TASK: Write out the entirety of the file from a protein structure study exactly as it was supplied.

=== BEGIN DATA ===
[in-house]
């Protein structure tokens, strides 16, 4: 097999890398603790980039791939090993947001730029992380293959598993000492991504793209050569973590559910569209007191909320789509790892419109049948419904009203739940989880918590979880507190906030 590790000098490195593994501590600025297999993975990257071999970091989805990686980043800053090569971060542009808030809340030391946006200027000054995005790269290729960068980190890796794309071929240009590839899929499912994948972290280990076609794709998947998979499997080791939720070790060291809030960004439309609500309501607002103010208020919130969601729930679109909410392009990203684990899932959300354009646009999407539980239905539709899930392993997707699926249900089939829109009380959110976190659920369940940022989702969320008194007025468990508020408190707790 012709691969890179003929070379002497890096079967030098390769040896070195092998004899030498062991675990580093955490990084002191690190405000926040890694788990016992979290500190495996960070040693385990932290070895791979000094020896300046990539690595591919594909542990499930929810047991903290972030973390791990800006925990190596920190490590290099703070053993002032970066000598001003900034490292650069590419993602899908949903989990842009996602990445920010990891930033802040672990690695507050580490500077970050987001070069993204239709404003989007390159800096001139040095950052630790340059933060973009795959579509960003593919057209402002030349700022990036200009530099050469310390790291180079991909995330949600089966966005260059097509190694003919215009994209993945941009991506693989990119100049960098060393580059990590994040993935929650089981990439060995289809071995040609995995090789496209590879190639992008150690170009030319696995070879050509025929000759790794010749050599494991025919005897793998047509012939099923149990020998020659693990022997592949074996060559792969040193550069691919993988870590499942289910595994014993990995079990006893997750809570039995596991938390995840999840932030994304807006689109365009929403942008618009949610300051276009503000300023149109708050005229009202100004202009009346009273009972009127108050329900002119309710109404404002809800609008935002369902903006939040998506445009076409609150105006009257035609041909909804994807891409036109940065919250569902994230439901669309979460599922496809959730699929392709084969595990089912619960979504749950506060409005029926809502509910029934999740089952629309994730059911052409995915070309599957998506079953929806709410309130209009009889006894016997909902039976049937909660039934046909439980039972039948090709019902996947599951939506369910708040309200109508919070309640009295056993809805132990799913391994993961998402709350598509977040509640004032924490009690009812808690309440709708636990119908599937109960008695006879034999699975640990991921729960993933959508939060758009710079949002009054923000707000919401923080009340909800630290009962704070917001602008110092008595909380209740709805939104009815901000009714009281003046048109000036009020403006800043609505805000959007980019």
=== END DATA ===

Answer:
[in-house]
């Protein structure tokens, strides 16, 4: 097999890398603790980039791939090993947001730029992380293959598993000492991504793209050569973590559910569209007191909320789509790892419109049948419904009203739940989880918590979880507190906030 590790000098490195593994501590600025297999993975990257071999970091989805990686980043800053090569971060542009808030809340030391946006200027000054995005790269290729960068980190890796794309071929240009590839899929499912994948972290280990076609794709998947998979499997080791939720070790060291809030960004439309609500309501607002103010208020919130969601729930679109909410392009990203684990899932959300354009646009999407539980239905539709899930392993997707699926249900089939829109009380959110976190659920369940940022989702969320008194007025468990508020408190707790 012709691969890179003929070379002497890096079967030098390769040896070195092998004899030498062991675990580093955490990084002191690190405000926040890694788990016992979290500190495996960070040693385990932290070895791979000094020896300046990539690595591919594909542990499930929810047991903290972030973390791990800006925990190596920190490590290099703070053993002032970066000598001003900034490292650069590419993602899908949903989990842009996602990445920010990891930033802040672990690695507050580490500077970050987001070069993204239709404003989007390159800096001139040095950052630790340059933060973009795959579509960003593919057209402002030349700022990036200009530099050469310390790291180079991909995330949600089966966005260059097509190694003919215009994209993945941009991506693989990119100049960098060393580059990590994040993935929650089981990439060995289809071995040609995995090789496209590879190639992008150690170009030319696995070879050509025929000759790794010749050599494991025919005897793998047509012939099923149990020998020659693990022997592949074996060559792969040193550069691919993988870590499942289910595994014993990995079990006893997750809570039995596991938390995840999840932030994304807006689109365009929403942008618009949610300051276009503000300023149109708050005229009202100004202009009346009273009972009127108050329900002119309710109404404002809800609008935002369902903006939040998506445009076409609150105006009257035609041909909804994807891409036109940065919250569902994230439901669309979460599922496809959730699929392709084969595990089912619960979504749950506060409005029926809502509910029934999740089952629309994730059911052409995915070309599957998506079953929806709410309130209009009889006894016997909902039976049937909660039934046909439980039972039948090709019902996947599951939506369910708040309200109508919070309640009295056993809805132990799913391994993961998402709350598509977040509640004032924490009690009812808690309440709708636990119908599937109960008695006879034999699975640990991921729960993933959508939060758009710079949002009054923000707000919401923080009340909800630290009962704070917001602008110092008595909380209740709805939104009815901000009714009281003046048109000036009020403006800043609505805000959007980019």